I was determined to try a different recipe for WG’s birthday cake this year. His birthday fell during Passover and he keeps the holiday rather strictly. I didn’t want him to miss a birthday cake, though. We asked him what kind of cake he wanted, but he left it up to us. Grandma and WG are chocoholics, but we had a bunch of passover brownies during the holiday (not to mention matzo toffee crunch). So, I decided to try to make a good almond cake, cloaked in chocolate ganache. I went hunting on the internet for a recipe, but none suited my fancy. By combining a few, I came up with something that worked for us. I think it is a winner. In fact, I would make it all year round!
For the first time in a long time, I’m actually putting a menu for the week together. At the beginning of the week! Wednesday may change because J has decided that she doesn’t want to eat anything leavened this week. She says rice is o.k., but pasta is not. L, newly a bat mitzvah, is not so passionate about keeping Passover – not even in her own way.
We actually had our Seder one night early. To us, it is more important to observe this holiday with the same family friends every year by coming together and stuffing ourselves silly during the Passover Seder. If there is a God, we are hoping it is the thought that counts, not the observance on actual dates (or complete observance of 8 days without leavened bread as determined by the rabbis of old). If God does care, oh, well, I’m totally screwed. Like J, I’ve always had my way of figuring out what is meaningful to me. I just make sure to eat a bite of matzo every day, and that way, remind myself of what is being celebrated.
Here goes for this week:
Monday: Pan roasted chicken, artichokes, cauliflower, matzo, Passover brownies
Tuesday: Turkey chili, rice, fruit
Wednesday: Lasagna, salad
Thursday: WG’s birthday dinner fish fillets provencal, spinach, roasted sweet potatoes, almond cake with chocolate ganache, fruit
Luckily, I was in pretty good shape by the end of December so that S & I could host our annual New Year’s Eve dinner. While this year’s menu was not as elaborate as last year’s feast based on luck (hmmm, can’t decide if that one worked or didn’t), longevity and prosperity, we did have plenty to eat and I finally agreed to a pot-luck dinner, which was a good move. We were a smaller crowd than usual, but my friends JGK and LH came through with some delicious dishes.
We tried to have a somewhat Italian/Mediterranean theme, but coudn’t stray from our annual shrimp cocktail and pigs-in-blankets. The year just wouldn’t feel the same. And, I was going to make a chicken dish with fresh lemon and parsley that I learned to make at a class in Ravello, Italy, but then I remembered from my research for last year’s dinner that eating foul was bad luck because your luck could “fly away”. Instead, I went with a fish dish (large silver scales mean $$$) and risotto (also for abundance).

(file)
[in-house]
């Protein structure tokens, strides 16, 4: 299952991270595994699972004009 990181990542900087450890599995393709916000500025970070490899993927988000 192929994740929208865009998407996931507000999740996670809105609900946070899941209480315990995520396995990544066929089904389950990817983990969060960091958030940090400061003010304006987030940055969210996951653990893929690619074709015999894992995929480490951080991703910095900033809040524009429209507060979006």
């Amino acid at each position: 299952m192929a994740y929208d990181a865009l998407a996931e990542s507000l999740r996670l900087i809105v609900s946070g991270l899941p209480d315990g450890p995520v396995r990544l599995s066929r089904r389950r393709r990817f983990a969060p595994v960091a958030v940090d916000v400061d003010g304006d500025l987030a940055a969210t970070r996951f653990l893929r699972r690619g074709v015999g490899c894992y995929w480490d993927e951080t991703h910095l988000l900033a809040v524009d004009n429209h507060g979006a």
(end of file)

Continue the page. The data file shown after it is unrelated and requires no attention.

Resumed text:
New Year’s Eve Menu
Pigs in blankets (LH)
Blood orange, orange beet and shaved fennel salad with arugula, and Parmesan, citrus dressing
Wild halibut Mediterranean style
Risi e bisi (risotto with peas and parmesan)
Dessert – JGK’s choice…Molten Chocolate Cake with whipped cream and mixed berries!! She used Paula Deen’s recipe.
New Year’s Eve Toast with Limoncello and Dark Chocolate with Dried Fruits and Nuts (mendiants)
For the fish, I used this recipe and changed it up a little bit by using nicoise olives (about 1/4 cup chopped), a big pinch of dried oregano, and the full 14 oz. can of chopped tomatoes with their juice. This recipe is one of my staples. It is so easy and so good. You can make the sauce ahead of time and reheat it when you prepare the fish. There was not a bit left on anyone’s plate on New Year’s Eve. Well, that is, except for JGK. She was talking and didn’t get to finish hers at the table. But, she finished it in the kitchen while she was preparing the dessert!
The new recipes that I tried for our celebration last night with JS and JO were a hit.
First off, we had wonderful starters prepared by JS. Perfectly ripe honeydew melon draped in shaved proscuitto and creamy, rich deviled eggs sprinkled with paprika were devoured by our intimate group.
I was too busy lounging around, kid-free, during the day to mentally time the meal and I forgot that I wanted to bake a fresh loaf of bread (from dough that I had made a few days ago – from Artisan Bread in 5 Minutes a Day). While it takes no time flat to make the bread dough, it still takes a while to let it rest out of the fridge and then to bake. And, I forgot about the beets. So, after we talked and talked, while I was getting the fruit tart ready, I looked at the clock and said, “Whoa, look at the time. Is it o.k. if we wait a little while for dinner?” “Sure,” S and our guests replied. I got out the bread dough, put it on a pizza peel to rise for 40 minutes and got started on the beets and beet greens.
My favorite holiday is Passover. I love the tradition of it and the lack of commercialism surrounding it. My favorite part of the holiday is the seder dinner – making the meal, setting the table, putting together the seder plate, reading the Haggadah (we finally bought new ones and graduated from the Maxwell House version), and, of course, eating.
This year, we went to our friends DM & EM’s for the first night seder. It was wonderful. We have a tradition of spending this holiday together – and because Passover frequently falls during spring break when we are away, we have a seder to mark the holiday whenever we can. This year, both families were home for the big night, on the big night. DM & EM prepared a great dinner. We all relaxed, drank fabulous wine and gorged ourselves on the succulent matzo ball soup, moist and flavorful brisket, whipped potatoes, and perfect vegetables.